Before you trim any bar work out if it’s the right thing to do. Consider long ride comfort, possible fitting of bar ends or other bar furniture and remember that wider, shoulder width bars are more comfortable and offer more control.
Before you move to make any cuts try adjusting your grips and controls by the amount that you want to remove. Ride for a few more weeks to see if the new narrower stance is really the one you’re after.
Don’t risk a crude ‘by-eye’ trim. Use a tape measure, a ruler or even a piece of string with a knot in it to ensure that you’re removing the same amount from each end of the bar. Wonky won’t do.
When you’ve got the amount to be trimmed nailed, mark the cutting point with masking tape. Make neat parallel wraps with only the cutting mark exposed as a visual guide. You can use the end of a lock-on step grip to give you a square cut.
Roll cut alloy
If you’re using a roll cutter retract the blade, then slide the bar though the tool. Locate the blade edge onto the cut marks and lightly snug the blade down. Begin rolling the tool around the bar. Increase the blade pressure gradually and the bar will cut.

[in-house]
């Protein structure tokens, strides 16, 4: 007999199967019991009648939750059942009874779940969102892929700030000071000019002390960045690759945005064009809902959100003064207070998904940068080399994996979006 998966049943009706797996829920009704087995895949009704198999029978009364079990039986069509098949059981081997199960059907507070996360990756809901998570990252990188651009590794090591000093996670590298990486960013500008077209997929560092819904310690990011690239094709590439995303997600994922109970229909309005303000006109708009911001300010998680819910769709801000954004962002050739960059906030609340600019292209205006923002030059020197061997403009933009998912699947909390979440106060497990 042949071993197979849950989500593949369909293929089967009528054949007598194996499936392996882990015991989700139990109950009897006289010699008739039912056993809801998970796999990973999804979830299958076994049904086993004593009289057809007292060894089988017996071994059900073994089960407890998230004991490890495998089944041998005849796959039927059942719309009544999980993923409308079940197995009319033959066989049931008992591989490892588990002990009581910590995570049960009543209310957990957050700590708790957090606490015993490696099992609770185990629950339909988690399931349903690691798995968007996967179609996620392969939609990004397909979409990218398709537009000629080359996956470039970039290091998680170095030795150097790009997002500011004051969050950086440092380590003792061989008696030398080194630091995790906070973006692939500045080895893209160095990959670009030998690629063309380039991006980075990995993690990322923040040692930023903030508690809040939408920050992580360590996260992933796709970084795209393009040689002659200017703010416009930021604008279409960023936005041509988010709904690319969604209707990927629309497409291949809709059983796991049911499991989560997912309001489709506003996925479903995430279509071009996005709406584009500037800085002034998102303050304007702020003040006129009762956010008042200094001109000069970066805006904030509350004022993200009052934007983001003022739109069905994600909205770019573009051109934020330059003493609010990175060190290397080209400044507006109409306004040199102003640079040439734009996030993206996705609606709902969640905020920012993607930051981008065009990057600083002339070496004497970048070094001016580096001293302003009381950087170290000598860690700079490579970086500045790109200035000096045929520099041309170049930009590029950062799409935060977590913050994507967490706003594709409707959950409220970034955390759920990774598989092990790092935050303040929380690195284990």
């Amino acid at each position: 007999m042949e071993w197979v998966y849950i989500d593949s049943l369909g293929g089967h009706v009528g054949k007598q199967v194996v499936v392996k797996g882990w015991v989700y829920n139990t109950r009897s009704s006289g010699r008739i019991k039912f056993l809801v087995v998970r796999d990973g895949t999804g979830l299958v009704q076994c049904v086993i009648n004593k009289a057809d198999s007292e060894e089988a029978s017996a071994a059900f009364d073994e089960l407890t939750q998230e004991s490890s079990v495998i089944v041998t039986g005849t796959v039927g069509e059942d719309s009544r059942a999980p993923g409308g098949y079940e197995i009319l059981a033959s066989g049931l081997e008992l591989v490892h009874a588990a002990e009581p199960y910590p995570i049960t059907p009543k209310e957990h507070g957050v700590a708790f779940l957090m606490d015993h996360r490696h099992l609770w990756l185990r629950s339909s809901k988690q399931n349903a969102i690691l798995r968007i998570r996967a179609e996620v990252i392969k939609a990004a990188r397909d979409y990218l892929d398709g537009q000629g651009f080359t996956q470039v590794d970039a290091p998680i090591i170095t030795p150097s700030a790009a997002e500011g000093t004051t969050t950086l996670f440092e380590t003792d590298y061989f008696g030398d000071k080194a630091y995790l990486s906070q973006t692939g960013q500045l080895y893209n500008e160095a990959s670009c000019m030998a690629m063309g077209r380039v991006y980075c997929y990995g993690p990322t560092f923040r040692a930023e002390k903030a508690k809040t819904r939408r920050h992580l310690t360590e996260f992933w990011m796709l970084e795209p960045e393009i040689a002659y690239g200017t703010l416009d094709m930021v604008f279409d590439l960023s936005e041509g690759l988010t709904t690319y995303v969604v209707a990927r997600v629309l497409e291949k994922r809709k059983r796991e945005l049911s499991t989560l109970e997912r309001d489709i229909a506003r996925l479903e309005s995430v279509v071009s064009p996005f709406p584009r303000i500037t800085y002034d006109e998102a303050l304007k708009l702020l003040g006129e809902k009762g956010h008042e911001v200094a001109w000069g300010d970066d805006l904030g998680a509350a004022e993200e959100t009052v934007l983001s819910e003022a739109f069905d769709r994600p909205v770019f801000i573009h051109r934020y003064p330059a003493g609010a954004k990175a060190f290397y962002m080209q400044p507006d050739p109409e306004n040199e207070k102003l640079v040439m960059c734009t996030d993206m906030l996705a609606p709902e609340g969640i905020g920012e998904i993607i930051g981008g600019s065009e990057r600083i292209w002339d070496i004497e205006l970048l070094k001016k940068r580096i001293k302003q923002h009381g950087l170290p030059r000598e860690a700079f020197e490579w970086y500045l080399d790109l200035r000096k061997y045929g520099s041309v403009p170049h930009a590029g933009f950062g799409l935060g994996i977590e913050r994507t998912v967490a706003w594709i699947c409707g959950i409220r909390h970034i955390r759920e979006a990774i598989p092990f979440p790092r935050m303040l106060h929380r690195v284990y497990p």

Carbon bars require the cut marks to be covered again with some masking tape. This stops the ends of the carbon from splintering. Use a new hacksaw blade with a fine pitch and remember that blade speed makes a neater cut.
File the ends
When you have achieved your cut, you need to finish the ends of the bar neatly, not only for looks, but for safety reasons too. Sharp alloy burrs or carbon splinters are very painful. Use a fine file to remove the rough edges.
Fit a set of plastic bar plugs. They don’t weigh anything and stop your bar from filling up with mud every time you drop the bike. You might have to shave the fins a bit with a sharp blade to make them fit some bars.
This article was originally published in What Mountain Bike magazine.